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Communication Strategies for a Dignified Divorce

Divorce is widely accepted as one of the most stressful life events you can go through, whether you’re the one initiating it or not. There’s a grieving process to go through when you choose to part ways with someone you’ve been in a relationship with, and it can derail many areas of your life.

But there’s also the stigma that says couples divorcing need to be at war with one another, and that doesn’t have to be the case. It is possible to have a calm and gracious divorce that’s better for you as a couple and your children. The key is to prioritize communication – here’s how.

Agree on a single communication channel

When it comes to handling the many aspects of a divorce, from custody battles to financial implications, there’s plenty of opportunity for things to become complicated very fast. If you’re managing messages from various channels, it’s not only stressful but also can increase the likelihood of crossed wires and mixed messages.

By having one channel for ex-partners to communicate between one another, ideally one that’s different from those used for family and friends, communication is streamlined but also gives ex-couples the opportunity to mute notifications when the messaging becomes overwhelming, allowing for stricter boundaries. Another option is to limit your communication to a neutral mediator. Mediation is a cost-effective alternative to court processes which can become argumentative and stressful, providing more dignified divorce proceedings.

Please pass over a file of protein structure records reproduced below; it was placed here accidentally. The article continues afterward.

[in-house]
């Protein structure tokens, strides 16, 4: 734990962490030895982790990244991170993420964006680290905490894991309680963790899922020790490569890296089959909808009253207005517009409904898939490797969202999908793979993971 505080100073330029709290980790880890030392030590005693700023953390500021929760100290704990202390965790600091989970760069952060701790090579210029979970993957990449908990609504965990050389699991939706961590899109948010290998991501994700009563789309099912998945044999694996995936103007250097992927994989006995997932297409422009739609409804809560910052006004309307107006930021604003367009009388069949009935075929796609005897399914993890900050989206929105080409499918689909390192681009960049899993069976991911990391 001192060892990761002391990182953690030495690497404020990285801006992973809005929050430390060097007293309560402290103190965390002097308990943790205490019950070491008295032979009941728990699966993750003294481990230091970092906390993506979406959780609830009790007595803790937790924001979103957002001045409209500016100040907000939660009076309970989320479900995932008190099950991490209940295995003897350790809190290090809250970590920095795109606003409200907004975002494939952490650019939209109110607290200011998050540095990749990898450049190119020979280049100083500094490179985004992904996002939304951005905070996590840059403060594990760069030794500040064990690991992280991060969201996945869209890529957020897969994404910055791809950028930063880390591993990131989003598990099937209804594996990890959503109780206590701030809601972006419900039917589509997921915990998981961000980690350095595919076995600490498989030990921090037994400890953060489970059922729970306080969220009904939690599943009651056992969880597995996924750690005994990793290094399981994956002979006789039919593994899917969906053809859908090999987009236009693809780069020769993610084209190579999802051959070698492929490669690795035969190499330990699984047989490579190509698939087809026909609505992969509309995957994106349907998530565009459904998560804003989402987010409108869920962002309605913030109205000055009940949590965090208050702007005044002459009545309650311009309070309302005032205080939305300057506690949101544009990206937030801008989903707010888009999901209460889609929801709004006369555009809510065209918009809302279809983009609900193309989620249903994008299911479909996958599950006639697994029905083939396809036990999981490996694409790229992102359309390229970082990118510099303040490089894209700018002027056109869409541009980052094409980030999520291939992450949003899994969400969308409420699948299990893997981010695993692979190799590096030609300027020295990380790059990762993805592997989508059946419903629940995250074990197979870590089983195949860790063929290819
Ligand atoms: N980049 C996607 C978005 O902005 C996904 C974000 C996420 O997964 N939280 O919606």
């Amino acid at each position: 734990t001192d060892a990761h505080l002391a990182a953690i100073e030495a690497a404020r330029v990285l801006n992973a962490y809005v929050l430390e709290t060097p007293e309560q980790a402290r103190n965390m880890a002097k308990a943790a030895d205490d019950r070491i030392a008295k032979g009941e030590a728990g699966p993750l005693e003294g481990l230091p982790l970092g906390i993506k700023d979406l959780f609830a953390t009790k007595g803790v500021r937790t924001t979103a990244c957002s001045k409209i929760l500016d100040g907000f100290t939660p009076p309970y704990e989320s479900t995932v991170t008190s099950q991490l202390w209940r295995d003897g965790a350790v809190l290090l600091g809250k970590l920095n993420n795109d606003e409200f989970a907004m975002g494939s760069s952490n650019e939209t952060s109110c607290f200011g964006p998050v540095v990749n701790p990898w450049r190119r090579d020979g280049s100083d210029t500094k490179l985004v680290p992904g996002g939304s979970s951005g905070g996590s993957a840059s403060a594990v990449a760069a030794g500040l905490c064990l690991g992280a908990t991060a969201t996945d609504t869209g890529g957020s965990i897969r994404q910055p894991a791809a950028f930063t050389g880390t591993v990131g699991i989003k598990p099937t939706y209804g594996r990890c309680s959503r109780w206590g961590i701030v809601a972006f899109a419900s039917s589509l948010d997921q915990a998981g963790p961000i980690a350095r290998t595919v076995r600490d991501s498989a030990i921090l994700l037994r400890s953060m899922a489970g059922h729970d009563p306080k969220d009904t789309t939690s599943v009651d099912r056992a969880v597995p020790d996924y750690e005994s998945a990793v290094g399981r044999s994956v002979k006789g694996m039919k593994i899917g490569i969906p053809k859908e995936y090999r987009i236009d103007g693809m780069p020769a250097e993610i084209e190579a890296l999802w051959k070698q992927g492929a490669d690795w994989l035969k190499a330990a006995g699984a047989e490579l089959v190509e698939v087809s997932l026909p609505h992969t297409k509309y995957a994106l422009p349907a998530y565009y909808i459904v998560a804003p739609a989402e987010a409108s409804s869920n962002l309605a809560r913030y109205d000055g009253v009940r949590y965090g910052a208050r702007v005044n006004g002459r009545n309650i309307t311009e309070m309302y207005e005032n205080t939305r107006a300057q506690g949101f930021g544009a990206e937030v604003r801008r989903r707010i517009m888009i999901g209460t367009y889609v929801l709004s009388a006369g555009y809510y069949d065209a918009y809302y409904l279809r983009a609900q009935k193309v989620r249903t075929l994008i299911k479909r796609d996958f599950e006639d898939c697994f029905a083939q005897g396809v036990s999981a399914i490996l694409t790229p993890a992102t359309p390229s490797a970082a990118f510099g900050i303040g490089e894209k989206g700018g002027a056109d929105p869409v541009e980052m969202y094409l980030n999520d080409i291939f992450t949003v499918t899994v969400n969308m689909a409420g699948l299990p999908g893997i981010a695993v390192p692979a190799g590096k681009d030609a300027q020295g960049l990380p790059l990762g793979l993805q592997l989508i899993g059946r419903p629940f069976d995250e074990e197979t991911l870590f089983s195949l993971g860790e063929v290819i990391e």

Be willing to compromise

It can be hard sometimes to see the other person’s perspective and accept that their opinion or point of view might be the best course of action. But any negotiation will require compromise from both parties, especially if there are children involved in the divorce or mutual assets.

It’s a good idea for couples to think carefully about what they are and are not prepared to compromise on ahead of the divorce process, so that they’re able to move through conversations more easily and with minimal arguments. It’s also important that they don’t become ingrained in the mindset of trying to punish their former spouse – such actions only serve to make the divorce more complicated and unpleasant for everyone involved.

Troubleshoot in advance

The more couples can do to prepare for the divorce process, the better, and that goes beyond the practical side of things. For example, visualizing the conversations ahead of time and where they will be held can help individuals go into the real meeting feeling calmer and less anxious. Similarly, what goals do you have for the divorce – maybe you’re focusing on maintaining a friendship after the divorce is finalized for the sake of kids, or perhaps you want to prioritize your self-care and wellbeing and avoid combative situations. What obstacles do you envisage preventing those goals from being achieved?

Thinking through all possible outcomes and hurdles that might be faced can help couples feel more prepared. Troubleshooting issues ahead of time ensures that they’re handled with greater ease and dignity, if and when they occur. Divorce is always stressful and can be anxiety-inducing, so combatting this with preparedness can be a huge emotional relief for many people.